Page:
August 4, 2022

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The ideal ‘Tin Cup’ film easter egg you did not know existed

Acquire a close search at Tin Cup’s golf bag.

Tin Cup

The very best golfing motion picture in record turns 25 now.

No, not Caddyshack. Tin Cup, which hit theaters on this working day in 1996. And whilst Caddyshack followers will read this as an obvious slight to that movie — which, for the document, is a good motion picture — I will endlessly argue in favor for the latter. The plot is cleanse, the composing is stable, it is sneaky funny, it has a collection of superior cameos from the golf entire world, and it has a astonishing-nevertheless-fitting twist at the stop (Golfweek put with each other a fun roundup of entertaining specifics if you want additional reasons why it’s a wonderful film).

But the film also has a amazing easter egg that, irrespective of observing the movie a million occasions, I under no circumstances observed till eagle-eyed Reddit person Fartchitect spotted it late previous 12 months.

It is about Roy McAvoy’s golf bag. The initial actual sign of it we get is as he’s heading to the pawn store. It is an outdated-university leather-based golf bag that suits the character rather perfectly.

Why is he heading to the pawn shop with it, you ask? Due to the fact in the scene prior to, it’s uncovered that McAvoy borrowed $12,000 bucks from his ex-girlfriend, Doreen, to wager on a doggy race that he then, of class, shed. Following steering clear of Doreen, he finally goes to the grownup institution that Doreen owns and operates with a peace offering: He presents her the deed to his driving selection in lieu of the funds he owes her but doesn’t have.

Doreen, alternatively generously, cuts him a split by taking the deed, stating it is truly worth $10,000, as lengthy as he gives her $2,000 in dollars promptly.

Tin Cup accepts the deal, pawns off his golf equipment for dollars, then uses that money to take on a country club sort in a cash match. Tin Cup wins the initial gap by preserving par utilizing a series of yard instruments, carried by Romeo in a plaid Sunday bag, which infuriates his opponent so a lot that he pays out the guess and storms off the course.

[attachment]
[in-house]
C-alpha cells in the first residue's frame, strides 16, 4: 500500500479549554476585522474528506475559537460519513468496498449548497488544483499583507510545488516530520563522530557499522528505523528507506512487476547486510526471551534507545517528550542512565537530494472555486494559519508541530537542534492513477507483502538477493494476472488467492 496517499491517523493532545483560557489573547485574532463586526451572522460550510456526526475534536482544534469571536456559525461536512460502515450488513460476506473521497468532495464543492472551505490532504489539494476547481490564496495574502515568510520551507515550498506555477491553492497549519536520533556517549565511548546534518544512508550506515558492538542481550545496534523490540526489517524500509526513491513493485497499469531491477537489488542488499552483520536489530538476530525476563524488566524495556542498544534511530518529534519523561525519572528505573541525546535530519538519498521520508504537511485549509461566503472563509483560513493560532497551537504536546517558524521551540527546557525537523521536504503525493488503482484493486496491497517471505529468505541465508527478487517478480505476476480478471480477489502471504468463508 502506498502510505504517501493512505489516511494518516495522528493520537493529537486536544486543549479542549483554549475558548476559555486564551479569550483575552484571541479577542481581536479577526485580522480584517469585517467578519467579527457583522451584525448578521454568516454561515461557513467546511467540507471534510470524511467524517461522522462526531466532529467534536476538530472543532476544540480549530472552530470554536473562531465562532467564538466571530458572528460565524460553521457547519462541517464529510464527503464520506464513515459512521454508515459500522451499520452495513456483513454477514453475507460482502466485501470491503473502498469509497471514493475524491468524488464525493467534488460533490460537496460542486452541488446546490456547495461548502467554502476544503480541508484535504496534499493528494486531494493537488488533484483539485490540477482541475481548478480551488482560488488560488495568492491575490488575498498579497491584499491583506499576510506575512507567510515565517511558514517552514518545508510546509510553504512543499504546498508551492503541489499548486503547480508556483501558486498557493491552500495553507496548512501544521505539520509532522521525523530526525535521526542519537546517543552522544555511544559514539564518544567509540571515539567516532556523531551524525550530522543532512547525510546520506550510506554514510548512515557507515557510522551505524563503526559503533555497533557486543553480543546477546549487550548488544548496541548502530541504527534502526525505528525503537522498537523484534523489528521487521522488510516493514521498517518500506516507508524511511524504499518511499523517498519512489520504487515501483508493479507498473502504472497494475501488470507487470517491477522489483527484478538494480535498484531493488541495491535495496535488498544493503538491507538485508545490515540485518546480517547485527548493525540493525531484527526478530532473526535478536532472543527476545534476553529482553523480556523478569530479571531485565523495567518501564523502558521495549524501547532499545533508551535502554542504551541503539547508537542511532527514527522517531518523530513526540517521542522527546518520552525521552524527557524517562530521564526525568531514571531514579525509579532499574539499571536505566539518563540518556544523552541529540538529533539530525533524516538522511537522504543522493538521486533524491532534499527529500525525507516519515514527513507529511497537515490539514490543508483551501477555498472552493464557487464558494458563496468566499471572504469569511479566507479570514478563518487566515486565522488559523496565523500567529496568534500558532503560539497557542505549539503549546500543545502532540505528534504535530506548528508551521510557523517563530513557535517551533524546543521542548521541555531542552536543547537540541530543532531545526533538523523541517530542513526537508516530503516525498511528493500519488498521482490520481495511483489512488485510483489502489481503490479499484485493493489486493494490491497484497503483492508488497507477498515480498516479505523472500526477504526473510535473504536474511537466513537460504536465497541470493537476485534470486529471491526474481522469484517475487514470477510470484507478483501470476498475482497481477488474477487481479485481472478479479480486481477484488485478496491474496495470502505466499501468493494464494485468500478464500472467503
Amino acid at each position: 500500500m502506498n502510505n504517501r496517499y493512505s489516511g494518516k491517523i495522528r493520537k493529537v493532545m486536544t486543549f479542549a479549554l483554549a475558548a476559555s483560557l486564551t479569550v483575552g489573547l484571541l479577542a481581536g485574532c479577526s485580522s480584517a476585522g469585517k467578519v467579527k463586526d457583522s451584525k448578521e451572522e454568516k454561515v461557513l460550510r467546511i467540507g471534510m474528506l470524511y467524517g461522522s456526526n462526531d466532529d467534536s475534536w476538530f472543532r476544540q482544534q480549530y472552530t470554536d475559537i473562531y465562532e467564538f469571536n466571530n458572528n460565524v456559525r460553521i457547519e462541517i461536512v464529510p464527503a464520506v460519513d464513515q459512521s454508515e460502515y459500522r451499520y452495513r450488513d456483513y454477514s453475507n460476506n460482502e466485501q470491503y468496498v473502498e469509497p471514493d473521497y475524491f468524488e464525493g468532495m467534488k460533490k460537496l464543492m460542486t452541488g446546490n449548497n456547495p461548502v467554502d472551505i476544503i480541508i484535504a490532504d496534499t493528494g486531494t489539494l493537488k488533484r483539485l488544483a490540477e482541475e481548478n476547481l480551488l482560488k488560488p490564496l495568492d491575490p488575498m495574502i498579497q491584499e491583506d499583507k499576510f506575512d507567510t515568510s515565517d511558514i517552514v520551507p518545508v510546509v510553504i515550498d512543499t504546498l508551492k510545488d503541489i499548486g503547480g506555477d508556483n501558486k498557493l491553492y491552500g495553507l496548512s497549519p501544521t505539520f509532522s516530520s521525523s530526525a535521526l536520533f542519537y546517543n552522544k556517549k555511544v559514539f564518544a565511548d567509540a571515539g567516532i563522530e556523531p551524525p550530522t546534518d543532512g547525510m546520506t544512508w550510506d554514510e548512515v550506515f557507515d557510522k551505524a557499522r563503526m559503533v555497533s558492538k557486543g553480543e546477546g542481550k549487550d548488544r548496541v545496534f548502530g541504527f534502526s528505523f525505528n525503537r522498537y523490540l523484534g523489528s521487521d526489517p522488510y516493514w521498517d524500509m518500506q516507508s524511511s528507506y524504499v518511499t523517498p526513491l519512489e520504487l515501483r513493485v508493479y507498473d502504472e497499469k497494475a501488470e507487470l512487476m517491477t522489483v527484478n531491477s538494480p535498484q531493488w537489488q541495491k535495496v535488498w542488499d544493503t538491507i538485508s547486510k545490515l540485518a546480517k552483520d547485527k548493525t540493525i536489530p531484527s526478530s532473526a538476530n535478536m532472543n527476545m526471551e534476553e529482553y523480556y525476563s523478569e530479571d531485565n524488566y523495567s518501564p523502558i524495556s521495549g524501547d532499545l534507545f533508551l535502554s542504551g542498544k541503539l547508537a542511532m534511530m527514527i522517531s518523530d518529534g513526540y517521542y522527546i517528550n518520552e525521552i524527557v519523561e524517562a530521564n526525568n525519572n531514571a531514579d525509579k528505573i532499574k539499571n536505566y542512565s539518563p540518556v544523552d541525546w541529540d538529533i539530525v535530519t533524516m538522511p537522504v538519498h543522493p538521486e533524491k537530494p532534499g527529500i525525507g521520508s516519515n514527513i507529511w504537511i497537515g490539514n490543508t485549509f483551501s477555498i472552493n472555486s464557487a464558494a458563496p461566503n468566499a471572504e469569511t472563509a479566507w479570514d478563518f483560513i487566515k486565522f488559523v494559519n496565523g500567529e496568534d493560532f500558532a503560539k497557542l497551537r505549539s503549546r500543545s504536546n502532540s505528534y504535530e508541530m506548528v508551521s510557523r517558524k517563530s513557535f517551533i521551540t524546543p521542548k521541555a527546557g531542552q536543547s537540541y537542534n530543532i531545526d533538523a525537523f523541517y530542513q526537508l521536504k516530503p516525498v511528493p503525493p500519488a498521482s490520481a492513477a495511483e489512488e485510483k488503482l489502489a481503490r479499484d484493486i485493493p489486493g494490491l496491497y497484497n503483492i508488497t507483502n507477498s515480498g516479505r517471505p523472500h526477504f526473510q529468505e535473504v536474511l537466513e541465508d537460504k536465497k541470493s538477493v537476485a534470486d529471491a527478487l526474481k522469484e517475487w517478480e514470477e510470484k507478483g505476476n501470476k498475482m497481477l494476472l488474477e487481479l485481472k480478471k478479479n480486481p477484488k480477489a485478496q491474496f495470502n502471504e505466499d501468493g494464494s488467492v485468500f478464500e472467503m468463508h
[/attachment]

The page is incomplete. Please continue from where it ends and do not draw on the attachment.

Tin Cup receives his sticks (and bag) again, which he uses during his local U.S. Open qualifier wherever he snapped all his golf equipment, and in his sectional when he will take over caddying for Earl right after he cannot make it via the spherical.

But by the time the U.S. Open rolls all-around, Tin Cup exhibits up with a bunch of new nearby sponsors on his shirt and, interestingly, a new golfing bag.

Who will get the rewarding golf bag placement? It’s hard to inform — for most of the event all we can see of the bag is that it’s crimson with golden tassels hanging from all over it. Until eventually the remaining spherical when, suitable prior to Tin Cup banking companies a brief off a porta potty, we get a fantastic glimpse of it.

Zoom in and enrich, and we can see there is an impression of a girl with the words and phrases “Golden Tassel.”

What’s the Golden Tassel, you check with?

It’s the title of the adult institution that Doreen owns, which provides dwell entertainment and $4 steaks.

All of which usually means that someplace along the way, the entrepreneurial Doreen managed to get her company’s brand a bunch of cost-free, valuable airtime for what have to have been pennies on the greenback. It also marks the to start with and very last time an ad for an grownup establishment sponsors the bag of a player in the remaining team at the U.S. Open.

If we ever get some kind of Tin Cup 2: U.S. Senior Open up version, Doreen will in all probability be way too busy savoring lifetime on her yacht to treatment.

Luke Kerr-Dineen Contributor

Luke Kerr-Dineen is the Video game Improvement Editor at Golf Magazine and In his part he oversees all the brand’s services journalism spanning instruction, machines, wellness and exercise, across all of GOLF’s multimedia platforms.

An alumni of the International Junior Golfing Academy and the College of South Carolina–Beaufort golfing group, where by he aided them to No. 1 in the countrywide NAIA rankings, Luke moved to New York in 2012 to pursue his Masters degree in Journalism from Columbia University and in 2017 was named Information Media Alliance’s “Rising Star.” His work has also appeared in United states Right now, Golf Digest, Newsweek and The Every day Beast.